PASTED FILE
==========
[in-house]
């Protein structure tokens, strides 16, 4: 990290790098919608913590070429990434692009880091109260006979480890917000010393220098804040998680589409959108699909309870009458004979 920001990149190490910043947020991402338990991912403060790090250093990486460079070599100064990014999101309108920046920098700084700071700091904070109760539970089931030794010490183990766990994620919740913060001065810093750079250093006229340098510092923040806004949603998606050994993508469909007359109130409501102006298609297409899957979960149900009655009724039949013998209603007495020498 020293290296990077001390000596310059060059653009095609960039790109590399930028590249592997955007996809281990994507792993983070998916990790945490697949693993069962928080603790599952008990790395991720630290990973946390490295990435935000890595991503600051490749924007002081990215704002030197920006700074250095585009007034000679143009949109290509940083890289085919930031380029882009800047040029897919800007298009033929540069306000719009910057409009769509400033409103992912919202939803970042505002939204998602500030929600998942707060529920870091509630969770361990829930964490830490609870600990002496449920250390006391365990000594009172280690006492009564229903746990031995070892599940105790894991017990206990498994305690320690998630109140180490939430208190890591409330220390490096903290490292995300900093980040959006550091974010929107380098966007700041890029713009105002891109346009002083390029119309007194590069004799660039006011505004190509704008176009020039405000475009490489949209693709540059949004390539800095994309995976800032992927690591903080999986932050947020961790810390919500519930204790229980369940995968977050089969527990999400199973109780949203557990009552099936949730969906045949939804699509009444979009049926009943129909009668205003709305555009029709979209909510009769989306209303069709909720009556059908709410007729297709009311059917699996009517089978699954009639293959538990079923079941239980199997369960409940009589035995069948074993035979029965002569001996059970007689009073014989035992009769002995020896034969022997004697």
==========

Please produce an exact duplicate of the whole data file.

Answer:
[in-house]
């Protein structure tokens, strides 16, 4: 990290790098919608913590070429990434692009880091109260006979480890917000010393220098804040998680589409959108699909309870009458004979 920001990149190490910043947020991402338990991912403060790090250093990486460079070599100064990014999101309108920046920098700084700071700091904070109760539970089931030794010490183990766990994620919740913060001065810093750079250093006229340098510092923040806004949603998606050994993508469909007359109130409501102006298609297409899957979960149900009655009724039949013998209603007495020498 020293290296990077001390000596310059060059653009095609960039790109590399930028590249592997955007996809281990994507792993983070998916990790945490697949693993069962928080603790599952008990790395991720630290990973946390490295990435935000890595991503600051490749924007002081990215704002030197920006700074250095585009007034000679143009949109290509940083890289085919930031380029882009800047040029897919800007298009033929540069306000719009910057409009769509400033409103992912919202939803970042505002939204998602500030929600998942707060529920870091509630969770361990829930964490830490609870600990002496449920250390006391365990000594009172280690006492009564229903746990031995070892599940105790894991017990206990498994305690320690998630109140180490939430208190890591409330220390490096903290490292995300900093980040959006550091974010929107380098966007700041890029713009105002891109346009002083390029119309007194590069004799660039006011505004190509704008176009020039405000475009490489949209693709540059949004390539800095994309995976800032992927690591903080999986932050947020961790810390919500519930204790229980369940995968977050089969527990999400199973109780949203557990009552099936949730969906045949939804699509009444979009049926009943129909009668205003709305555009029709979209909510009769989306209303069709909720009556059908709410007729297709009311059917699996009517089978699954009639293959538990079923079941239980199997369960409940009589035995069948074993035979029965002569001996059970007689009073014989035992009769002995020896034969022997004697």